Unique Australian vertical

A recent tasting of vintages of Stonewall Shiraz from 1989 to 2005, has highlighted its solidly established reputation as one of Australia’s most ageable wines.

With tastings fewer on the ground then they used to be and serious vertical tastings even rarer, it was something of a highlight of the year when Andrew Wigan, of Barossa’s Peter Lehmann estate, came to Dublin to show vintages of Stonewall Shiraz from the years 1989 to 2005. Stonewall has been a flagship wine for Lehmann since 1987 and has now solidly established its reputation as one of Australia’s most ageable wines.

The recent tasting did nothing to shift it from that position. The 2005 vintage was the only Stonewall on show which had been bottled under screw cap and Andrew Wigan is adamant that the estate won’t be going back to traditional cork. To demonstate his point, he also included, alongside the Stonewalls, four examples of the estate’s Riesling, two bottled under cork and two under screw cap.

For my own part, I felt that the rieslings under cork, from 1994 and 1997, showed more interesting development, with beautifully integrated flavours and aromas of dried lemon, honey and apricot, subtly touched with mineral elements.  1994 was a truly delicious wine with plenty of life left in it – memorable stuff. Of the screw-capped pair, 2001 showed a lacy acidity with firm green fruits, while 2003 had more decidedly lemon character and a tad more intensity to my taste. On both screw-capped bottles the typically diesel-like notes of aged riesling seemed more pronounced that in the cork bottlings, on both nose and palate, and also less integrated. The trouble is that screw capped wines are, in any case, much younger, with more primary fruit character and the various elements haven’t had time to fully bind themselves together. Only further ageing will show us the real differences between the two closure methods.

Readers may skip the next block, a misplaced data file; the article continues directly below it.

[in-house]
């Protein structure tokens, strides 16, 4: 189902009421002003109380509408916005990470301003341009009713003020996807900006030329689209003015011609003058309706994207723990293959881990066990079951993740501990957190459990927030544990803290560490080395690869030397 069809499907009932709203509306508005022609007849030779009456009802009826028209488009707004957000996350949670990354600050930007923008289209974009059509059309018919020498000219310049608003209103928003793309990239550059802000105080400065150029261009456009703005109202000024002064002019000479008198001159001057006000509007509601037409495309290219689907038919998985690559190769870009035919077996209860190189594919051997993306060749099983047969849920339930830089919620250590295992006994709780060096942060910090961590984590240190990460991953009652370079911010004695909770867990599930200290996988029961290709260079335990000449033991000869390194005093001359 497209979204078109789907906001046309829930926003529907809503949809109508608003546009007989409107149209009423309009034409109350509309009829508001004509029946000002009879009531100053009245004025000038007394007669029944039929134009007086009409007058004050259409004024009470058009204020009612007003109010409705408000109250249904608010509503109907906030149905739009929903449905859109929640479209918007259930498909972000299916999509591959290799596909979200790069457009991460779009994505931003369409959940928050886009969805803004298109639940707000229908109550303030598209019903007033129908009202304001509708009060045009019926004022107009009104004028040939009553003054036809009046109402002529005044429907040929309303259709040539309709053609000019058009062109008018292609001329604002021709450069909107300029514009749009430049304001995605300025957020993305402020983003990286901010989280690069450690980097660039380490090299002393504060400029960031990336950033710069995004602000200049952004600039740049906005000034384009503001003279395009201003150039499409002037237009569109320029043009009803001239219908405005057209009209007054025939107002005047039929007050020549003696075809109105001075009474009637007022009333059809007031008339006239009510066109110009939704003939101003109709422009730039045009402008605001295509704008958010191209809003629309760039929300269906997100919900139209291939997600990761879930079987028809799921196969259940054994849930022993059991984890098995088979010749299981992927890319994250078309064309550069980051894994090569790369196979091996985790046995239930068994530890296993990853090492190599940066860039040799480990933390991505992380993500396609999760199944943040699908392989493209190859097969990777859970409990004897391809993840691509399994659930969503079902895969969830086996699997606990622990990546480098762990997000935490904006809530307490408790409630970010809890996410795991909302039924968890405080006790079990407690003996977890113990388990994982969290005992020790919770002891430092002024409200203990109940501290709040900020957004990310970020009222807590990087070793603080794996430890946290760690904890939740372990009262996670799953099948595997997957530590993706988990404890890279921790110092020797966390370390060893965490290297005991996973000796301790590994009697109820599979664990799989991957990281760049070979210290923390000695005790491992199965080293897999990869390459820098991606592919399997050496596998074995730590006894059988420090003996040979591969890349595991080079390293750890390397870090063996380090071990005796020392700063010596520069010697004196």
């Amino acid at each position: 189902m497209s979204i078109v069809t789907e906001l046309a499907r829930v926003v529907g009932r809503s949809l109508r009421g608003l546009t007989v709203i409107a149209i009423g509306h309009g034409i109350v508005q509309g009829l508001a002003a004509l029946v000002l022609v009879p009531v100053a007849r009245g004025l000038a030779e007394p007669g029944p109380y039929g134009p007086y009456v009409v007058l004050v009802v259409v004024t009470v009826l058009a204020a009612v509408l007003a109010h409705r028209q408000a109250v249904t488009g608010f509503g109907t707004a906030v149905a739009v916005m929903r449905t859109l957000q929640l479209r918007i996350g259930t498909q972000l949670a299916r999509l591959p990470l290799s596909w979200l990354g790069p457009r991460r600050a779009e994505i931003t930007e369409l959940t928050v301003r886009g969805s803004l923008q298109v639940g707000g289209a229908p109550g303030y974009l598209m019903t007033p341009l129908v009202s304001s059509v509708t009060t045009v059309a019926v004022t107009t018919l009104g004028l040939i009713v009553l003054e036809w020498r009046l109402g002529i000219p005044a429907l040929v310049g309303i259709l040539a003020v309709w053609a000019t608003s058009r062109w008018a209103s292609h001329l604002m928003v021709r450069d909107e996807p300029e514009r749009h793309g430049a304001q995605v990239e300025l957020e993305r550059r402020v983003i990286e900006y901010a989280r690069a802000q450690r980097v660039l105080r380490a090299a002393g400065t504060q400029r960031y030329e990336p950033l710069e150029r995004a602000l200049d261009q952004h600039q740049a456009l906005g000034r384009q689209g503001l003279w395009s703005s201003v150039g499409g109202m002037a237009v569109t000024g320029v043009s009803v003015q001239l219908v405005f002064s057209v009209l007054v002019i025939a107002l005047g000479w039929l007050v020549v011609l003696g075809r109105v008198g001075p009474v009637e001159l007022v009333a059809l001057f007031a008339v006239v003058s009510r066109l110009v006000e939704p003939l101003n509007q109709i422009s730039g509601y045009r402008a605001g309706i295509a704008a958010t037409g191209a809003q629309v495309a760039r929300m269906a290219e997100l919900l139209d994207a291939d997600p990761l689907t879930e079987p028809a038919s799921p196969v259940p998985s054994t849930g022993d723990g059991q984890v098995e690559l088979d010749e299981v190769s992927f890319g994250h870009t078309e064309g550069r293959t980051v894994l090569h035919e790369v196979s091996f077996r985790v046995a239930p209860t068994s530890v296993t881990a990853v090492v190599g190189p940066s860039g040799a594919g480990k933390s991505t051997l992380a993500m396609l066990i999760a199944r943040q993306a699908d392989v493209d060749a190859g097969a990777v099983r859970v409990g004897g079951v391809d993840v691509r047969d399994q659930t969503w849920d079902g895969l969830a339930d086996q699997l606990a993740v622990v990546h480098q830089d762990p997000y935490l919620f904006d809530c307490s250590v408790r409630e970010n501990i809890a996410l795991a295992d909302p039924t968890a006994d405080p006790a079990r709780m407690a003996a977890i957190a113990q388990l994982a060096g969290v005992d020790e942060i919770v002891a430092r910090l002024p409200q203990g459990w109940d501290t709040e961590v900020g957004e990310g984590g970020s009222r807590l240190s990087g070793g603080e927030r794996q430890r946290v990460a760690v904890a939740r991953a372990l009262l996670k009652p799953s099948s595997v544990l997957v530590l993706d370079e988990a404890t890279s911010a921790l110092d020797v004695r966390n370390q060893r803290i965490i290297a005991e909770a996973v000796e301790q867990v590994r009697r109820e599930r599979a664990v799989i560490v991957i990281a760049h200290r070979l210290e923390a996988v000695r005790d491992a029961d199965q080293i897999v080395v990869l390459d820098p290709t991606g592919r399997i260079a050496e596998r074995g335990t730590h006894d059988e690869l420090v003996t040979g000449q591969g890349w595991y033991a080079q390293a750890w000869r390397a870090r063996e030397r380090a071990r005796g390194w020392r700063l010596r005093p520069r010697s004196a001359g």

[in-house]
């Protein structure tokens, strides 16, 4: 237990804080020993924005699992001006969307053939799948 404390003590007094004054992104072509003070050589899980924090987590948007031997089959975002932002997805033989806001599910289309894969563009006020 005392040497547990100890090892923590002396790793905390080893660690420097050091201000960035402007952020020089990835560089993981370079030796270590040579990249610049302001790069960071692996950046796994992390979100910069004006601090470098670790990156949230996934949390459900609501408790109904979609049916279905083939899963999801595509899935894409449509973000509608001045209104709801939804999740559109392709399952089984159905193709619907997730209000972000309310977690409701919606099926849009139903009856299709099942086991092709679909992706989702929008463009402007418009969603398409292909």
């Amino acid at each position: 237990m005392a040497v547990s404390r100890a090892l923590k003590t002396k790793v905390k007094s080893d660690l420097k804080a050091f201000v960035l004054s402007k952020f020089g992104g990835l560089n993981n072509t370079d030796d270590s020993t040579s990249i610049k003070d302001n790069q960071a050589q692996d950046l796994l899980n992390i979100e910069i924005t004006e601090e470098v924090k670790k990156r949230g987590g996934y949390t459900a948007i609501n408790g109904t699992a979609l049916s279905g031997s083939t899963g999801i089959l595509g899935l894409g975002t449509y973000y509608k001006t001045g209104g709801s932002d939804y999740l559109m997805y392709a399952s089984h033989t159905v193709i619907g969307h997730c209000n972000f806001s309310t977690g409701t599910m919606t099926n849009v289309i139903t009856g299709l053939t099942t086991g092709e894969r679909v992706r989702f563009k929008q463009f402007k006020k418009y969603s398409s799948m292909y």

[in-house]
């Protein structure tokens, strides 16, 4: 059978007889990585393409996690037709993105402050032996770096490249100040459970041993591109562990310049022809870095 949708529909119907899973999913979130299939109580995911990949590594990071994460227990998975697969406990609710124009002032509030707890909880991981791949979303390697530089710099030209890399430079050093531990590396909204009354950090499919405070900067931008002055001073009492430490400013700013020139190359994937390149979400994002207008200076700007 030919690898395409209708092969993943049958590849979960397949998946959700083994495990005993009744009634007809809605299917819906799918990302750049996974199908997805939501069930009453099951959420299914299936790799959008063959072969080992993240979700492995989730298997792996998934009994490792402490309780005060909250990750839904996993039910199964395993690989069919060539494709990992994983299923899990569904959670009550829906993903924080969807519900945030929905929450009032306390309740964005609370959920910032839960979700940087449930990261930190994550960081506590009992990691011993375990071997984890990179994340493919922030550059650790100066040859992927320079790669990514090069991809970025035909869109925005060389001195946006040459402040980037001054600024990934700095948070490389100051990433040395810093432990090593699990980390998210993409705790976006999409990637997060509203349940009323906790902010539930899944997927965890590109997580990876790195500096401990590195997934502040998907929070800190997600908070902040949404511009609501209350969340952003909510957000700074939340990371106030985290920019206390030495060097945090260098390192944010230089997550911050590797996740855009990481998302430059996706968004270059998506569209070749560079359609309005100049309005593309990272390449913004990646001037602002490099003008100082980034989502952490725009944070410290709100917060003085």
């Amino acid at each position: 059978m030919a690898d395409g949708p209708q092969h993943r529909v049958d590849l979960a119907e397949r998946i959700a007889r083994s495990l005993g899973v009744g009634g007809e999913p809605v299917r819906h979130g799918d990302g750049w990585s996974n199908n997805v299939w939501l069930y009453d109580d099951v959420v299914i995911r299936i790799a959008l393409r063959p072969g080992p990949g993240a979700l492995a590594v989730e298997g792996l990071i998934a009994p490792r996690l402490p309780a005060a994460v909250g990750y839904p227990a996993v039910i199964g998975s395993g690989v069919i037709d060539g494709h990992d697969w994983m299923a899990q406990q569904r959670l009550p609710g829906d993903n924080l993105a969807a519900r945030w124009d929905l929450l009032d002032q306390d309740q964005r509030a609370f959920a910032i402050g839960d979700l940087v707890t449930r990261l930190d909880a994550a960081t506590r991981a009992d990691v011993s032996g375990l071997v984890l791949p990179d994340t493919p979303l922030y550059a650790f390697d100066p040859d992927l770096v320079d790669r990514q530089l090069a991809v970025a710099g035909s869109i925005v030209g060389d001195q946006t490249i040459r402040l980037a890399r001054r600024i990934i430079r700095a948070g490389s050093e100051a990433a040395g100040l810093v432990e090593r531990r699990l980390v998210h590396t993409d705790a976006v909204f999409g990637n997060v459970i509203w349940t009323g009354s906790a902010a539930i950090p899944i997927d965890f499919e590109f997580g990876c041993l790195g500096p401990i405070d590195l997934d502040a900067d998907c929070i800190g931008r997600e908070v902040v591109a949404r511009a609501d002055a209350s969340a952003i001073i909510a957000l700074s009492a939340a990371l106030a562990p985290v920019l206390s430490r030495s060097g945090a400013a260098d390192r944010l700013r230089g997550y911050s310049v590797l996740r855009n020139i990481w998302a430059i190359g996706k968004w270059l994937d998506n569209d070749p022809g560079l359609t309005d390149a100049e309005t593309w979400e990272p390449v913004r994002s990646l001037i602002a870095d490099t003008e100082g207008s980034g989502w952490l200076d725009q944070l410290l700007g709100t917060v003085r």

So to the Stonewall. If you ever thought Australia didn’t have vintage variation, the proof was right here, in a run of wines which went from ripe and warm, to fresh and berry-like and everything in between. Oak usage has also shifted between 1989 and 2005, with American oak predominant in the earlier years, but French oak use gradually increasing, rising to 90% by 2002. However, winemaker judgements about oak use still vary according to the needs of different vintages.

The 1989 was splendid and I think that blind tasters could well have mistaken it for a Gran Reserve Rioja. The American oak had bedded into the evolving fruit, to show sweet spices, leathery berry and plum, and wonderfully supple tannings. At peak now, it won’t be dying any time soon. 1990 had less weight and was drying a bit at the finish; yet, paradoxically, it still had noticeable primary fruit flavours and good balancing acidity. 1991 has probably peaked; but, again, there’s that hint of old Rioja and it’s very enjoyable now.

1993 is what we nowadays think of as distinctively Australian style, with fresh, clean red fruit at the end, yet rich ripeness at mid palate; perhaps not quite so long at the finish as some of the vintages but scoring on flavour and elegance. On 1998, there were some faded elements on the nose but the palate, in contrast, was surprisingly youthful, with flavours of plum, cherry and berry, and soft leathery streaks. Aromas of 1999 weren’t hugely intense, but were elegant with lively red fruits; the palate has lovely finesse, belying an alcohol level of 14%. Flavours are red berry and plum with nicely supporting tannins. For a moment it feels short – then you get a firm kick of flavour from the back palate. A wine that’s more concentrated than it feels at first mouthful, it should hold well for quite some time.

Of later vintages, 2002 has rich, almost port like fruits; it’s long although the finish feels a little dry. Those porty elements are back again in 2004 and there is some warmth of alcohol evident beneath the exuberant dark fruits; but this is tasty stuff. For 2005, screw cap has been used instead of cork. Aromas were more of spice than fruit, with soft plum and, again, dark spices on the palate and a touch of warmth to the finish. This is young wine and only time will tell whether it will develop as much generous complexity as the vintages under cork.

Lehmann wines are available from Comans (Tel; 01-4519146). Prices vary according to vintage quality and quantity, with Stonewall tending to hover around €60 retail and Reserve Riesling around €22.

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